Montreal Acquires Rigaud’s Modello for Portrait of Louis XIV

Posted in Art Market, museums by Editor on June 2, 2017

Press release via Art Daily (31 May 2017). . .

Hyacinthe Rigaud, Modello for the Portrait of Louis XIV in Royal Ceremonial Robes, 1701, oil on canvas, 55 × 45 cm (Musée des beaux-arts de Montréal).

The Montreal Museum of Fine Arts has just acquired a remarkable work: the modello, or painted sketch, for the famous Portrait of Louis XIV in Royal Ceremonial Robes by Hyacinthe Rigaud (Musée du Louvre, Paris).

“We are pleased that we were able to acquire this iconic painting on the art market. It is the modello for one of the most famous portraits in the history of Western art,” said Nathalie Bondil, the MMFA’s Director General and Chief Curator. “Often copied and even imitated, the painting is the origin of a rich iconographic lineage in the history of state portraiture. It is an important addition to our collection of historical international art, since Louis XIV enabled New France to evolve from a trading outpost to a populated settlement.”

Hilliard T. Goldfarb, Senior Curator of Old Masters, had this to say about the work: “The canvas is in very good condition and has not been refixed. The exquisite execution succeeds in concentrating formidable power into a small format. The attention paid to the textures is admirable and is to some extent more impressive than the large final version: look attentively at the rendering of the ermine and the velvet and also the way in which the fleurs de lys, following the curves of the folds in the cloak bend and twist, catching the light, something that is not evident in the final version.”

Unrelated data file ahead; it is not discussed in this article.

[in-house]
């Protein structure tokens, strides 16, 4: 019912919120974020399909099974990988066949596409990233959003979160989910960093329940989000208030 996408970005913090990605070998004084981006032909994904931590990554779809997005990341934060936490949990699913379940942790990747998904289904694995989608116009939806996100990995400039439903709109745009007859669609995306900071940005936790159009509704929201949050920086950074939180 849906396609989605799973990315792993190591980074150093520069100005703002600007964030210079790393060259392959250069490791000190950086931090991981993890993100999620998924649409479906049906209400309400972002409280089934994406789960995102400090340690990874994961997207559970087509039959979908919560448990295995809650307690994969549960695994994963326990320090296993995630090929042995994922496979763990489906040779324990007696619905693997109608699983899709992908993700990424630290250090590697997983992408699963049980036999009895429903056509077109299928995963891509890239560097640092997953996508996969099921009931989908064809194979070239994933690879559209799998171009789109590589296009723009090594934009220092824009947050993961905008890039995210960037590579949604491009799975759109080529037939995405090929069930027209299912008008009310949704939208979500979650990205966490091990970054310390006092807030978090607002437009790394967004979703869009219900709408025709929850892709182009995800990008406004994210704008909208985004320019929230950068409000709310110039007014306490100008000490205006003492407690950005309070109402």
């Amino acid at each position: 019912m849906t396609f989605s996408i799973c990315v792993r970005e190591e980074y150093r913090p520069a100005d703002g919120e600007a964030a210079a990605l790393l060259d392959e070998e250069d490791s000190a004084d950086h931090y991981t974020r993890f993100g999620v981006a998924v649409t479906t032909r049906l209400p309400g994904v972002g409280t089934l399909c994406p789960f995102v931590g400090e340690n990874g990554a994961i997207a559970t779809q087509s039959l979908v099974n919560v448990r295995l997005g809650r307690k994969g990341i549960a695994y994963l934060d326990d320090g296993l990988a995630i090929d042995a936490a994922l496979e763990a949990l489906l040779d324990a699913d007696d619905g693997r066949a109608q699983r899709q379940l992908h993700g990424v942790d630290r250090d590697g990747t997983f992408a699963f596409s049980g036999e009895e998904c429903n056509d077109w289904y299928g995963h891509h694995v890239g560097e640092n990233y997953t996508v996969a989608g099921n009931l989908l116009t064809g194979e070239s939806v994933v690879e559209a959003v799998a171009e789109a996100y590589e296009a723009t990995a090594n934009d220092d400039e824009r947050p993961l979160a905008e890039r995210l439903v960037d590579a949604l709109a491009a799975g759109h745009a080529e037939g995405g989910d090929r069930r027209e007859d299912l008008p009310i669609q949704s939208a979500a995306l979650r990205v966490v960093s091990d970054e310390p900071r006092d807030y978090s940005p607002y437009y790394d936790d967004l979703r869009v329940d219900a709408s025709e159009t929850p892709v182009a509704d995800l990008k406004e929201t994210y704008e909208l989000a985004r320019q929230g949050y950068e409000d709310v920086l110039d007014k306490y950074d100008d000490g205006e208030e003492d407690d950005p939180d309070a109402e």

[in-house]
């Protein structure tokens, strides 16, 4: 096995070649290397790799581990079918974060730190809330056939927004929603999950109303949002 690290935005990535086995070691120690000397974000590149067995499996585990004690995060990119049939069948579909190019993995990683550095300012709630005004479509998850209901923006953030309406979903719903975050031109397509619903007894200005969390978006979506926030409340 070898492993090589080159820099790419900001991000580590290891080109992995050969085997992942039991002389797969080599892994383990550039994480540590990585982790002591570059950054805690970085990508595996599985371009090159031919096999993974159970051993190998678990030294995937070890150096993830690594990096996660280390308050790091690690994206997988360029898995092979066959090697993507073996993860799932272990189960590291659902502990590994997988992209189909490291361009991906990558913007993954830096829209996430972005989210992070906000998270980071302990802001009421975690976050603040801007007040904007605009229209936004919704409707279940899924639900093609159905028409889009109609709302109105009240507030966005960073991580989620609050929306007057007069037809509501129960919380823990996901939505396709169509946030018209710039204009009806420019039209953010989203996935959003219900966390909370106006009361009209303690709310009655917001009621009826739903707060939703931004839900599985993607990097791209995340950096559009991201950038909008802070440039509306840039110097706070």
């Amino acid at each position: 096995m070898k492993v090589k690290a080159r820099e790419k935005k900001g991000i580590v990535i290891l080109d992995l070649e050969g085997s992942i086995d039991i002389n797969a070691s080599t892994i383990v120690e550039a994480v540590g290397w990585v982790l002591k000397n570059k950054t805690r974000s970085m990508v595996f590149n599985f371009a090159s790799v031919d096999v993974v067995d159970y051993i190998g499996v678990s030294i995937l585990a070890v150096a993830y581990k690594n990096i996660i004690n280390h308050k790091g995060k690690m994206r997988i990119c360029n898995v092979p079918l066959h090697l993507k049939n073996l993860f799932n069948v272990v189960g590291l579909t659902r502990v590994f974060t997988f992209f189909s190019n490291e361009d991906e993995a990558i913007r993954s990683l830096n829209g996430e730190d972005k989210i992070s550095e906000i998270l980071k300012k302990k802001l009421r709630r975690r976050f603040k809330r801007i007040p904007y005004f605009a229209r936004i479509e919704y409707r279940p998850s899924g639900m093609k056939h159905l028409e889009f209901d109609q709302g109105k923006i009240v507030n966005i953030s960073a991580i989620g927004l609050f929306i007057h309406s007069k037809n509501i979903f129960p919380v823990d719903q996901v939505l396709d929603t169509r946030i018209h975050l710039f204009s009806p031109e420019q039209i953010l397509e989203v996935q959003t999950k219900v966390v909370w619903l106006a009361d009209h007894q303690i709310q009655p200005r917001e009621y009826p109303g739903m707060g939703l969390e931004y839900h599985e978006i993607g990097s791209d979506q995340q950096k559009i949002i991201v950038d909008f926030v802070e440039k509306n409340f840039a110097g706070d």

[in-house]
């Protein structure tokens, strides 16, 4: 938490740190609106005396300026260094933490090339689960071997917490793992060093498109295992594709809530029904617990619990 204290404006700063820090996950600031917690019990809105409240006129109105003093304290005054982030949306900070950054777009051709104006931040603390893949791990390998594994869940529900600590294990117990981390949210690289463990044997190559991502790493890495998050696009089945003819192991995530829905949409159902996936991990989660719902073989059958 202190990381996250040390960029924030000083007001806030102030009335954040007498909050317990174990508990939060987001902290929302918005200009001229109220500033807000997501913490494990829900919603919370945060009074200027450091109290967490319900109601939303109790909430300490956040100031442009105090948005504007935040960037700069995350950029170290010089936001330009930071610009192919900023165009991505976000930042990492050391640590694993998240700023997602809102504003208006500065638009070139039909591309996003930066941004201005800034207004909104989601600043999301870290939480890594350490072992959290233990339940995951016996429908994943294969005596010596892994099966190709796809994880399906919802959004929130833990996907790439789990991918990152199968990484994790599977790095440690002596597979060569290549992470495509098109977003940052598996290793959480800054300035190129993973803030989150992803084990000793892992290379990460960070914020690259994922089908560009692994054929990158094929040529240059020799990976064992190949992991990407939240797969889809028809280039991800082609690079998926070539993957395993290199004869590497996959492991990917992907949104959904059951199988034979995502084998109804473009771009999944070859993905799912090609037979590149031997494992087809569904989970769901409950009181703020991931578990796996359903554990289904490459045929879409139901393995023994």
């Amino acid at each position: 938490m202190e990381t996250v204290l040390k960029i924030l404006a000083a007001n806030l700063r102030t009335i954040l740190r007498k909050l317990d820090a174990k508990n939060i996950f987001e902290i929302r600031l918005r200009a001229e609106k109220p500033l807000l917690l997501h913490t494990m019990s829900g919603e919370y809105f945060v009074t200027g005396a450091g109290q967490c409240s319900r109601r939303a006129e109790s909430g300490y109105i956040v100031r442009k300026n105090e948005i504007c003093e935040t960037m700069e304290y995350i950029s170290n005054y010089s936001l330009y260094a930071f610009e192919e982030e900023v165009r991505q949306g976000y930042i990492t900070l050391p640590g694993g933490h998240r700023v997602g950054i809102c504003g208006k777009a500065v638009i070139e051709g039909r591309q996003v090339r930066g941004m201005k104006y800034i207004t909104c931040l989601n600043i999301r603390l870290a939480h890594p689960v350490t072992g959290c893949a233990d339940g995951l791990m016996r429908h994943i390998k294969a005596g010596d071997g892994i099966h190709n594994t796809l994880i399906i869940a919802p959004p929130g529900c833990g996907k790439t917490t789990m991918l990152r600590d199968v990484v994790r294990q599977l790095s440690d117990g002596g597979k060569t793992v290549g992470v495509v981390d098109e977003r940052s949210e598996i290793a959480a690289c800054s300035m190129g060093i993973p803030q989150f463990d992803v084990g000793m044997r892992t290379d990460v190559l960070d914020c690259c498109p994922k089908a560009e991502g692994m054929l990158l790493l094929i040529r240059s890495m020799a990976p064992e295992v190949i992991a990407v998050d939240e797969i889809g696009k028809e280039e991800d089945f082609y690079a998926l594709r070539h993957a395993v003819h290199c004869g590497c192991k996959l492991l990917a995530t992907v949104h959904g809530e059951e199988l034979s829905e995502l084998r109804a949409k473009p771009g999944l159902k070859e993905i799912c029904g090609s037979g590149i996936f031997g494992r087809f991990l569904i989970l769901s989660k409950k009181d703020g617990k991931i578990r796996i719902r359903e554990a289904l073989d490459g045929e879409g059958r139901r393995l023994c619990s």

“By representing the contact of the king’s skin with the regalia, the painter is accentuating his special status among men,” added Sylvain Cordier, Curator of Early Decorative Arts. “Louis XIV is the only one who can touch with his bare hands the sacred instruments that confirm his royalty: anyone looking at the painting was aware of this. In our world, awash in political images, it is exciting to look at the composition of an official portrait as emblematic as this one, which uses specific codes and a profusion of detail to depict his royal majesty and legitimacy as a ruler in the seventeenth century. We are the inheritors of this past, which also raised profound questions that led to the rise of democracy and citizenship. Today, as we view this ‘icon,’ it feels both familiar and distant.”

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The Musée des Beaux-Arts de Montréal acquired the painting from Paris-based Galerie Éric Coatalem, which, as reported by Didier Rykner for La Tribune de l’Art (16 May 2017), displayed the painting at this year’s TEFAF in Maastricht.

Much more information is available from Ariane James-Sarazin’s essay “Le modello du portrait de Louis XIV en grand costume royal” for the online catalogue raisonné Hyacinthe Rigaud (1659–1743). L’homme et son art (Editions Faton, added 2 March 2017 and updated 17 May 2017).




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